International Photography Award (IPA) Win


Kieran Oudshoorn wins second place in the 2011 International Photography Awards in the category of People: Family. Click to see winning images.

“This Arctic Life”, the series of photographs that garnered a 2011 International Photography Award (IPA) second place finish for, Kieran Oudshoorn, was shot in Iqaluit, Nunavut. It reflects one Inuit family’s combination of traditional and modern lifestyles. Oudshoorn also received a 2011 IPA honourable mention for, “At Home”, a series of photographs depicting young, twenty-something Edmontonians.

Oudshoorn’s recent accolades are a result of a continued commitment to the north and its people and are an example of a young Canadian receiving attention and recognition on the international stage. Oudshoorn, who was born and raised in Edmonton, parlayed his portfolio along with his experience as a freelance photojournalist into a coveted New York internship with the international photographic agency, VII Photo in the winter of 2010. He went on to receive two honourable mentions in the 2010 International Photography Awards. In addition to the Whitehorse Star, Oudshoorn’s photographs have been published in; Yukon NewsUp Here, and What’s Up Yukon

About IPA:
The International Photography Awards is a sister-effort of the Lucie Foundation, where the top three winners are announced at the annual Lucie Awards ceremony. The awards event will be held at the Lincoln Center in New York on October 24, 2011. Over 8,000 submissions from 90 countries were received for the 2011 International Photography Awards with over 70 jurors, the largest to date. The Foundation's mission is to honor master photographers, discover new and emerging talent, and promote the appreciation of photography. IPA is dedicated to recognizing contemporary photographers' accomplishments in this specialized and highly visible competition.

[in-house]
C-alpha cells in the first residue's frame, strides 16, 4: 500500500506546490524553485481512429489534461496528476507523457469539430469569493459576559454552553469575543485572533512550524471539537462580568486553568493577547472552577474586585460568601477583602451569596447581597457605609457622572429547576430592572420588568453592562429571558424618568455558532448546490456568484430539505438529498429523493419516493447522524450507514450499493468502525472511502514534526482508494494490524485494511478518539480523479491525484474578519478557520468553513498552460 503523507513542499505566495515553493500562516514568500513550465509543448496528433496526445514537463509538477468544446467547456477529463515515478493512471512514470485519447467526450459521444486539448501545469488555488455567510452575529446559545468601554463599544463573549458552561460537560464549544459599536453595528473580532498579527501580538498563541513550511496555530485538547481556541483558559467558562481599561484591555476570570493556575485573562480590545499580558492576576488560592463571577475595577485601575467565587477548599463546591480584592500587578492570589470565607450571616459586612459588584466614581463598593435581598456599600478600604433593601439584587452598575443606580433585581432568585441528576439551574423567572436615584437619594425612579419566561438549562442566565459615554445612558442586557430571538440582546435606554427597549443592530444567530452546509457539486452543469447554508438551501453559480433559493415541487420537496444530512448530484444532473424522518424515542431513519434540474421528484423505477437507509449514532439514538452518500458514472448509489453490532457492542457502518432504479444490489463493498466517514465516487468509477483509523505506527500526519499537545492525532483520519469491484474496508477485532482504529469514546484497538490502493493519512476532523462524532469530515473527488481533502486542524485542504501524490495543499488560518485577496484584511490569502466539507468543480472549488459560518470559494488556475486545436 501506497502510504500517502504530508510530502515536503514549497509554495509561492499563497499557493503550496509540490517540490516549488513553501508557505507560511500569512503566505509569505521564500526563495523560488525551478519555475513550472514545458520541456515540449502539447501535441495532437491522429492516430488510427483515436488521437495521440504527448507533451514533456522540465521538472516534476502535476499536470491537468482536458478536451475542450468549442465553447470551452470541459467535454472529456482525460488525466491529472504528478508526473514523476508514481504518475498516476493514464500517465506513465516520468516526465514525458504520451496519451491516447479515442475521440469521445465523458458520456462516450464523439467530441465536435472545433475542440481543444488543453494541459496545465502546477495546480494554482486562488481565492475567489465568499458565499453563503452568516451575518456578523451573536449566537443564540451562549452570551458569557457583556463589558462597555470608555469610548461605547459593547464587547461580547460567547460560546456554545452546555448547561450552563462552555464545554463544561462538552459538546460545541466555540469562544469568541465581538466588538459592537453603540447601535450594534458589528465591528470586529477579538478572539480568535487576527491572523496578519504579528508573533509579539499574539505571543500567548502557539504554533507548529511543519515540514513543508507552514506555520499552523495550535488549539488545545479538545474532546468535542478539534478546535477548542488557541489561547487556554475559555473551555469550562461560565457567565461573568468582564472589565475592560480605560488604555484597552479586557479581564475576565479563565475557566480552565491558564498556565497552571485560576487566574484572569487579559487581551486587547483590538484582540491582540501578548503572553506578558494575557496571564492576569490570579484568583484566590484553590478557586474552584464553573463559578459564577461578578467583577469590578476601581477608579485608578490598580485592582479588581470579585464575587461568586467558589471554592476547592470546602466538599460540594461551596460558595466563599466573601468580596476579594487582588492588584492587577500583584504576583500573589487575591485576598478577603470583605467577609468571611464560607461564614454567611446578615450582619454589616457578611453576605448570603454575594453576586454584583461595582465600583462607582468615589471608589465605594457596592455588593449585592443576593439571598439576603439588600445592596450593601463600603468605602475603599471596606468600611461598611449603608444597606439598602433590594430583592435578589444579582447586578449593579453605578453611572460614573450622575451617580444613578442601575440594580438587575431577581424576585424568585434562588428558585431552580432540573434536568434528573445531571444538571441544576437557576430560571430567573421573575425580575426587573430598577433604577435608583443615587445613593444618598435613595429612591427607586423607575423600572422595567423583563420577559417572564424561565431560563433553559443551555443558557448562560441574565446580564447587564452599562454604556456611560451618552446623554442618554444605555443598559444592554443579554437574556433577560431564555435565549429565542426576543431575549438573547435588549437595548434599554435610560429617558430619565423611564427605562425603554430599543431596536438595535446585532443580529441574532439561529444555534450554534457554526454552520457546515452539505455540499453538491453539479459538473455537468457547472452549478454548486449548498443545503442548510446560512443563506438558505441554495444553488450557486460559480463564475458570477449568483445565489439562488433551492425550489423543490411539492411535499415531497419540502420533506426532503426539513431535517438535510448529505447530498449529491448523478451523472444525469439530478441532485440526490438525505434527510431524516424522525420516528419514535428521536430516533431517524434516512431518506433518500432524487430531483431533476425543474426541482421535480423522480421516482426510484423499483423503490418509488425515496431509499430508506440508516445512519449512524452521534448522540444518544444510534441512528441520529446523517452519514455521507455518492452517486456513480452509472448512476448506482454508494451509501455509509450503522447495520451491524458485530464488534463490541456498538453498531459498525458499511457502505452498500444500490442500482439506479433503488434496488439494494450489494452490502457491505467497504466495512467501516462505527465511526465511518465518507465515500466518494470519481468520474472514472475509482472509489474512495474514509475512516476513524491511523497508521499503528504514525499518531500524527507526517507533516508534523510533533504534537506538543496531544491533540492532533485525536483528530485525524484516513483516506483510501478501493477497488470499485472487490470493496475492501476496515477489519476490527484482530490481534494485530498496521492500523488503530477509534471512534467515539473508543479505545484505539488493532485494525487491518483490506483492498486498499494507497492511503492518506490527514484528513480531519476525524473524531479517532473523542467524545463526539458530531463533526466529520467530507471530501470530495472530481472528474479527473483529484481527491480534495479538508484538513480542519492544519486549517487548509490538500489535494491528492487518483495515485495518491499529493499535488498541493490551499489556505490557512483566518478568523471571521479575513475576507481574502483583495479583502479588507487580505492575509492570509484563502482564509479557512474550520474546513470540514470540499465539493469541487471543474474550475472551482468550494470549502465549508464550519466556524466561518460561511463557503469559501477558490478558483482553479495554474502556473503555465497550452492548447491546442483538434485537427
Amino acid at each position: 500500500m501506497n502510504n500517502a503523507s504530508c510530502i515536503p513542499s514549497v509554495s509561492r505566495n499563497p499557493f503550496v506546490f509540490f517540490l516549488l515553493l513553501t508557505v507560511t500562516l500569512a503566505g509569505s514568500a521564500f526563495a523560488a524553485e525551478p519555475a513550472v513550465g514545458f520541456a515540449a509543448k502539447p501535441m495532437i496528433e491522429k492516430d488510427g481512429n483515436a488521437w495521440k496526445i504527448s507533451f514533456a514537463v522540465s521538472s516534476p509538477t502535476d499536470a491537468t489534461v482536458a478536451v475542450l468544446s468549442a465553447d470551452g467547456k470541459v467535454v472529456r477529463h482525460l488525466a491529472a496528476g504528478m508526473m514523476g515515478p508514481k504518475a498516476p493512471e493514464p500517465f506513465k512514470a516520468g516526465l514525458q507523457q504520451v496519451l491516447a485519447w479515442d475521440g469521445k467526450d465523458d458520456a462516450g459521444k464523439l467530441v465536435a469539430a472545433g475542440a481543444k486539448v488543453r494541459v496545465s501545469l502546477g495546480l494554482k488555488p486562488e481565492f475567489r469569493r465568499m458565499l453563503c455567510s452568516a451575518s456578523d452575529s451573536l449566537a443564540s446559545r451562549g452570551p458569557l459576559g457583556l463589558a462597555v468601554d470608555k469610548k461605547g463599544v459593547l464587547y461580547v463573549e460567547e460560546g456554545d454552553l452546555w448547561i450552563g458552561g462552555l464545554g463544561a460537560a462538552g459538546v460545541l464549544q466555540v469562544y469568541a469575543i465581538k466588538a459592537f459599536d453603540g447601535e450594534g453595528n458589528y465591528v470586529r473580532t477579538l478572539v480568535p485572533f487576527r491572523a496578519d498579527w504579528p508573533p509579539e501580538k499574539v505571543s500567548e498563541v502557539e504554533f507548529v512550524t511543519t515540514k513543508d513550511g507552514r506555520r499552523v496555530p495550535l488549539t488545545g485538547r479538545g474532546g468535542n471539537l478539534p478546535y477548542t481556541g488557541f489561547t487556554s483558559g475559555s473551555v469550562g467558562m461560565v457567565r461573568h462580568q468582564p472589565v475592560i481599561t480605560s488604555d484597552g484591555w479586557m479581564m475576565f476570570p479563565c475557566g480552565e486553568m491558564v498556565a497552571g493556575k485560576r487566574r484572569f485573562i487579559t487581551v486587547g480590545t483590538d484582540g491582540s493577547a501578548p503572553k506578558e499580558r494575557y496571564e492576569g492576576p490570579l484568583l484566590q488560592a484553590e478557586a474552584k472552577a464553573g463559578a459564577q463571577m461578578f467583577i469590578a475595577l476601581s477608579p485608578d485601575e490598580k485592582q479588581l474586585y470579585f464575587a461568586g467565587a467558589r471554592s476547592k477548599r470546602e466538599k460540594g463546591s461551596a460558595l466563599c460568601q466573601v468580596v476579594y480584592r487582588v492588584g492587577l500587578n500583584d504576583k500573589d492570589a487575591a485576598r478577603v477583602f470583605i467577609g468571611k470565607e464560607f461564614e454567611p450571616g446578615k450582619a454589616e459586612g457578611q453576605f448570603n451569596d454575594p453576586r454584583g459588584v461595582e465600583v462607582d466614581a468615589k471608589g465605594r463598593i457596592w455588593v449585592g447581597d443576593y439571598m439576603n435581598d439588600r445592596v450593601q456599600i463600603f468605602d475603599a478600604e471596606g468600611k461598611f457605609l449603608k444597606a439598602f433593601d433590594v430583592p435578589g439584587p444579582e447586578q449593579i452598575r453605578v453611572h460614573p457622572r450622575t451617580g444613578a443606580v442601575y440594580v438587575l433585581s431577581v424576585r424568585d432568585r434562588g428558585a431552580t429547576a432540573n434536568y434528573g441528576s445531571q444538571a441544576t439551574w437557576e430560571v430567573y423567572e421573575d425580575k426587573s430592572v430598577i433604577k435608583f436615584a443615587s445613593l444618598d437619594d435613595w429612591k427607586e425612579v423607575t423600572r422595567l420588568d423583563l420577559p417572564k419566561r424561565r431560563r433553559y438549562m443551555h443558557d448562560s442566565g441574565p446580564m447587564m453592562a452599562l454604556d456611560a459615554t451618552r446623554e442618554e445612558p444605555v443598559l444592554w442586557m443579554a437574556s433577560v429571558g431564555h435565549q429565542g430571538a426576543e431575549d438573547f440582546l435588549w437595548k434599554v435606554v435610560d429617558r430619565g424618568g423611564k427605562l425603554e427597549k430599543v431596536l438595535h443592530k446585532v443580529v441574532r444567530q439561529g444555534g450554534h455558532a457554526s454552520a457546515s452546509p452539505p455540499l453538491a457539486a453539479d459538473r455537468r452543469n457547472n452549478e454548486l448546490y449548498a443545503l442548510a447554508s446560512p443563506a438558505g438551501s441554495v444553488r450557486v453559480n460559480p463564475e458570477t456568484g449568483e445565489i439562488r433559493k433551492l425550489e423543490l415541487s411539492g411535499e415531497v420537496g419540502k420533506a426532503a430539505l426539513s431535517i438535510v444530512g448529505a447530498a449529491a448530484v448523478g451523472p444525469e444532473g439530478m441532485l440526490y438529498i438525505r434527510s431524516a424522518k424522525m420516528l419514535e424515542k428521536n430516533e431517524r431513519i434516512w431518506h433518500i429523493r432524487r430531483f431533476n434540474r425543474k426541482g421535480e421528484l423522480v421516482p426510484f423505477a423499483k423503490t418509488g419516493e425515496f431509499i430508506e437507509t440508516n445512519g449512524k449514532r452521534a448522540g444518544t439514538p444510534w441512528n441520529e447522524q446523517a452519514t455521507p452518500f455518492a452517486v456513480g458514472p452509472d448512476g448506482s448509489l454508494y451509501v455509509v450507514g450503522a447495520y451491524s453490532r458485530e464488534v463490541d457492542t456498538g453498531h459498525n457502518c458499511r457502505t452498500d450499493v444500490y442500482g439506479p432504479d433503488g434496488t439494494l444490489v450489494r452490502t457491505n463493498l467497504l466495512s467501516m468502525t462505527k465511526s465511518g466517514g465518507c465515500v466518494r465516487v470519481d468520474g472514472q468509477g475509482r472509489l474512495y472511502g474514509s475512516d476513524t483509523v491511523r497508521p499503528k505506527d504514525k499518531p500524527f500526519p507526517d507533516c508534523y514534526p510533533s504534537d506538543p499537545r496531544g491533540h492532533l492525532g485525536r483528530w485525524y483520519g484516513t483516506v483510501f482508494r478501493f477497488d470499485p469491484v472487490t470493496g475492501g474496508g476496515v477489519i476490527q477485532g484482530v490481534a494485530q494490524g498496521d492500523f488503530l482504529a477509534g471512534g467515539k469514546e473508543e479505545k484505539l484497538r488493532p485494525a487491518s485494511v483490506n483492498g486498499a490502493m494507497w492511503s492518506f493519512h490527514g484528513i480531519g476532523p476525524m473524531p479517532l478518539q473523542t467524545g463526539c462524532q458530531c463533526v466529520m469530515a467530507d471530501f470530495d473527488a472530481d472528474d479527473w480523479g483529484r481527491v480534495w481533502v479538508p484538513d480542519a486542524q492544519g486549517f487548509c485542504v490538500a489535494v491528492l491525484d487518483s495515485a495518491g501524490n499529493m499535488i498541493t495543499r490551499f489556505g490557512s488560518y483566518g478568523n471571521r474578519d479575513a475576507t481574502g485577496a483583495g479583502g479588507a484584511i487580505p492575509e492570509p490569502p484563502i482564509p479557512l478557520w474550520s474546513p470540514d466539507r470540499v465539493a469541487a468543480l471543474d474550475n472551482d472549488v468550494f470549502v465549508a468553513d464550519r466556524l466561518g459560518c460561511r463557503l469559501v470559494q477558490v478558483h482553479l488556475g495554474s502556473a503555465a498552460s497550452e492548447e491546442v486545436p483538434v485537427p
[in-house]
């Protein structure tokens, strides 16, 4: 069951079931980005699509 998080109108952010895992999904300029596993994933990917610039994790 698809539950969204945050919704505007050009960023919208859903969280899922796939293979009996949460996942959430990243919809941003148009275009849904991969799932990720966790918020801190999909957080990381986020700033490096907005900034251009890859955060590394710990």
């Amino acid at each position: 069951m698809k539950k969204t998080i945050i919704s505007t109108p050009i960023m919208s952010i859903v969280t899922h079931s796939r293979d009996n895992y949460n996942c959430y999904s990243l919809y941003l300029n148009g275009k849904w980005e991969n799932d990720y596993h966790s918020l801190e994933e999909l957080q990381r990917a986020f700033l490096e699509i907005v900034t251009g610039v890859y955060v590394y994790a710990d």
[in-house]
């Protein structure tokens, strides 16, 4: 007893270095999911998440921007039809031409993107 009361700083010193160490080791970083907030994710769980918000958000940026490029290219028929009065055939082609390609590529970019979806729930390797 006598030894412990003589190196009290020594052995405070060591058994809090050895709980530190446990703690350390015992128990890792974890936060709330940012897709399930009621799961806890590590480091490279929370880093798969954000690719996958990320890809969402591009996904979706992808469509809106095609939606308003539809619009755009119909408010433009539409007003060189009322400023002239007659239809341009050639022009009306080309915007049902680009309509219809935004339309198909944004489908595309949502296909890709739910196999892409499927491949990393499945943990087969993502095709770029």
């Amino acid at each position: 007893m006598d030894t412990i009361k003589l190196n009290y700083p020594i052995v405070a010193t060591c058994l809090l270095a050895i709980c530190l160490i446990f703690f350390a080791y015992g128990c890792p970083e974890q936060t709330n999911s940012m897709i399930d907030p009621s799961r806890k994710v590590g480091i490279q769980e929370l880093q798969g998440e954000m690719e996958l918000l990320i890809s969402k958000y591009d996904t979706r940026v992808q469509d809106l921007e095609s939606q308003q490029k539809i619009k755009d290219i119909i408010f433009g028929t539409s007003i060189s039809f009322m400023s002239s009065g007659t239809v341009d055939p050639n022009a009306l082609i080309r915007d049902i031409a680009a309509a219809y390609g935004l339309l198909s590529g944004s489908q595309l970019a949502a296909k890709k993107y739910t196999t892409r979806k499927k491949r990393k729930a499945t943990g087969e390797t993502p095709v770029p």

Odanadi Portraits

I got the chance, while working on my Escape From Traffic: Odanadi project, to shoot a series of portraits of the girls staying at the Odanadi facility. Having been saved from a variety of extremely adverse environments from street gangs to brothels, it was inspiring for me to see the resilience and vibrance of each girl and to interact with them on a personal level.

All photos are taken with natural light in the hallways of the Odanadi Centre.


It's A Yogi Life

Drawn to the ancient capital of southwestern India, Mysore, professional yoga practitioners or "Yogis" from around the world gather each year to learn from the feet of the master, or the master's grandson as the case may be.


Making Snow


Kamloopa Pow Wow 2010

Each summer in the sweltering heat of early August, the Tk'emlups Indian Band of Kamloops BC plays host to a celebration of traditional indigenous storytelling, song and dance. With more than 500 dancers and drummers, this year the 31st annual  Kamloopa Pow Wow attracted an estimated 15,000 spectators over the event's three day run.

One of the biggest events of its kind in Western Canada, the celebration is held on the sprawling Secwepemc Pow Wow Grounds, located just north of downtown Kamloops along the South Thompson River. The location provides ample space for camping, a sandy beach to get away from the heat and a impressive outdoor amphitheater that not only houses the main performance stage, but also the event's many vendors.

Much more then just a singing, dancing or drumming competition, the Kamloopa Pow Wow is truly a cultural event. It brings together members of diverse indigenous communities and provides a platform for native peoples to share, explore and reconfirm their distinct cultural identity.

With upwards of ninety percent of participants being of aboriginal heritage, the Pow Wow is a vibrant celebration of indigenous culture, by indigenous peoples for an indigenous audience.